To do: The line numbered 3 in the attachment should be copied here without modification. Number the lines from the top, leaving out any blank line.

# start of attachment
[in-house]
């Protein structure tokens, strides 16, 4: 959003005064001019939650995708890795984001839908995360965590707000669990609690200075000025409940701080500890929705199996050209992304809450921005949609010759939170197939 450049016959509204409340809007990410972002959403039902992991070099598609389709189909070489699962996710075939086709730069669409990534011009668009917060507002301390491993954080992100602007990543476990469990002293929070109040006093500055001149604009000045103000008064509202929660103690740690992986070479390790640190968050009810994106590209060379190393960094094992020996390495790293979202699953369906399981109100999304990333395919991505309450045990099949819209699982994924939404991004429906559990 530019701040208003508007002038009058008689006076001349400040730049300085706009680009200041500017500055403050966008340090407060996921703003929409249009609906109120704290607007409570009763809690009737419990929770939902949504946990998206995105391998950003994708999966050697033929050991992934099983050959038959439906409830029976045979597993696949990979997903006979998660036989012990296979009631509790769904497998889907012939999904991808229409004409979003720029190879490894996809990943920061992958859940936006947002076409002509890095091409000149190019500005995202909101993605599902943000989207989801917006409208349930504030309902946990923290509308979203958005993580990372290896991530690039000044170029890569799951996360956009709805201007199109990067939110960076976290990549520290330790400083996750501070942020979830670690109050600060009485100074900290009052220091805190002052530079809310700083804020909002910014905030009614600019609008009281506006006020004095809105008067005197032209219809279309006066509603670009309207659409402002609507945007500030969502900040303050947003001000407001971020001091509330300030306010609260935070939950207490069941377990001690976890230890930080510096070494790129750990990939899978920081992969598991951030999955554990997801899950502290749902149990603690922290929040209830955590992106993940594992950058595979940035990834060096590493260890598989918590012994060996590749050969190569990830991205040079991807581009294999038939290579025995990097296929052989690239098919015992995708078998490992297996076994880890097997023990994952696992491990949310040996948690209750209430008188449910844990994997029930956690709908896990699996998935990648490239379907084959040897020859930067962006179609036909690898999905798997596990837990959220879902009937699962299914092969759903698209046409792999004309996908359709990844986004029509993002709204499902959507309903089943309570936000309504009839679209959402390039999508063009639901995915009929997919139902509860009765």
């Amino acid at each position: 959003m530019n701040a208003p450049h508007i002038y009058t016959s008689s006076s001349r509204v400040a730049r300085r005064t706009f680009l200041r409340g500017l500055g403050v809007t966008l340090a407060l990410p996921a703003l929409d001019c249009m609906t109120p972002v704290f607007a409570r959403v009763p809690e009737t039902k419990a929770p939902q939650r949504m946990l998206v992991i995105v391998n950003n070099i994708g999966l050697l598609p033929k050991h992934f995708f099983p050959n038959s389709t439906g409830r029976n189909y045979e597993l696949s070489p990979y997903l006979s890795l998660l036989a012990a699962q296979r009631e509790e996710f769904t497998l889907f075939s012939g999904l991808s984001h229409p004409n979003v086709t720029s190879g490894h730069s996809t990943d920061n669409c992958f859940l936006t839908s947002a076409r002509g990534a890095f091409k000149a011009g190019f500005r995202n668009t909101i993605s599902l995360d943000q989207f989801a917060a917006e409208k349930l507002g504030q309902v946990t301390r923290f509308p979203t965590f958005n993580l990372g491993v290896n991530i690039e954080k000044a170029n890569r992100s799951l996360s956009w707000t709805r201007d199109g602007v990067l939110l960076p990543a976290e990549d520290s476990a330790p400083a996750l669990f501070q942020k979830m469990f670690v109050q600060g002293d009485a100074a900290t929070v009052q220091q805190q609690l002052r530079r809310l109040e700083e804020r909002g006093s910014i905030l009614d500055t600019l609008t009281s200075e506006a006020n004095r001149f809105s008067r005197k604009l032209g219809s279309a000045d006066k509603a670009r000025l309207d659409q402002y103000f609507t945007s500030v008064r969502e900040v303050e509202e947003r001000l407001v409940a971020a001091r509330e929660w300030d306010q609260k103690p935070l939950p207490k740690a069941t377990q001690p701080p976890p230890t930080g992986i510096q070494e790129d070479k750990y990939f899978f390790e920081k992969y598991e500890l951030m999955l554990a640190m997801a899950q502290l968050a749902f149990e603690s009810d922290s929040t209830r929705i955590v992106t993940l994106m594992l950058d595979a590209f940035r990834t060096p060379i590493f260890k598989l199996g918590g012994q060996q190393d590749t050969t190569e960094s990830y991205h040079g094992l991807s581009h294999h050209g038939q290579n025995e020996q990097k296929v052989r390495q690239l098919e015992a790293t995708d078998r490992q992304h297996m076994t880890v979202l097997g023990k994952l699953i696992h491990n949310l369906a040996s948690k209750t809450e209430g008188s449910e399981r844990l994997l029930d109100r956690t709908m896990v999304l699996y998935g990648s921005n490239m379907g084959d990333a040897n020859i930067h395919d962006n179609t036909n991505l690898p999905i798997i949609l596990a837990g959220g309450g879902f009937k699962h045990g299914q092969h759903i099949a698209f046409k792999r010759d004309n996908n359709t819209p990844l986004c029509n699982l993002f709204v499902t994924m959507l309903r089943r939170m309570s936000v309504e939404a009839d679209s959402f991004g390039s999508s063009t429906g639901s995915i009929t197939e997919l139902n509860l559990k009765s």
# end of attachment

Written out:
């Amino acid at each position: 959003m530019n701040a208003p450049h508007i002038y009058t016959s008689s006076s001349r509204v400040a730049r300085r005064t706009f680009l200041r409340g500017l500055g403050v809007t966008l340090a407060l990410p996921a703003l929409d001019c249009m609906t109120p972002v704290f607007a409570r959403v009763p809690e009737t039902k419990a929770p939902q939650r949504m946990l998206v992991i995105v391998n950003n070099i994708g999966l050697l598609p033929k050991h992934f995708f099983p050959n038959s389709t439906g409830r029976n189909y045979e597993l696949s070489p990979y997903l006979s890795l998660l036989a012990a699962q296979r009631e509790e996710f769904t497998l889907f075939s012939g999904l991808s984001h229409p004409n979003v086709t720029s190879g490894h730069s996809t990943d920061n669409c992958f859940l936006t839908s947002a076409r002509g990534a890095f091409k000149a011009g190019f500005r995202n668009t909101i993605s599902l995360d943000q989207f989801a917060a917006e409208k349930l507002g504030q309902v946990t301390r923290f509308p979203t965590f958005n993580l990372g491993v290896n991530i690039e954080k000044a170029n890569r992100s799951l996360s956009w707000t709805r201007d199109g602007v990067l939110l960076p990543a976290e990549d520290s476990a330790p400083a996750l669990f501070q942020k979830m469990f670690v109050q600060g002293d009485a100074a900290t929070v009052q220091q805190q609690l002052r530079r809310l109040e700083e804020r909002g006093s910014i905030l009614d500055t600019l609008t009281s200075e506006a006020n004095r001149f809105s008067r005197k604009l032209g219809s279309a000045d006066k509603a670009r000025l309207d659409q402002y103000f609507t945007s500030v008064r969502e900040v303050e509202e947003r001000l407001v409940a971020a001091r509330e929660w300030d306010q609260k103690p935070l939950p207490k740690a069941t377990q001690p701080p976890p230890t930080g992986i510096q070494e790129d070479k750990y990939f899978f390790e920081k992969y598991e500890l951030m999955l554990a640190m997801a899950q502290l968050a749902f149990e603690s009810d922290s929040t209830r929705i955590v992106t993940l994106m594992l950058d595979a590209f940035r990834t060096p060379i590493f260890k598989l199996g918590g012994q060996q190393d590749t050969t190569e960094s990830y991205h040079g094992l991807s581009h294999h050209g038939q290579n025995e020996q990097k296929v052989r390495q690239l098919e015992a790293t995708d078998r490992q992304h297996m076994t880890v979202l097997g023990k994952l699953i696992h491990n949310l369906a040996s948690k209750t809450e209430g008188s449910e399981r844990l994997l029930d109100r956690t709908m896990v999304l699996y998935g990648s921005n490239m379907g084959d990333a040897n020859i930067h395919d962006n179609t036909n991505l690898p999905i798997i949609l596990a837990g959220g309450g879902f009937k699962h045990g299914q092969h759903i099949a698209f046409k792999r010759d004309n996908n359709t819209p990844l986004c029509n699982l993002f709204v499902t994924m959507l309903r089943r939170m309570s936000v309504e939404a009839d679209s959402f991004g390039s999508s063009t429906g639901s995915i009929t197939e997919l139902n509860l559990k009765s």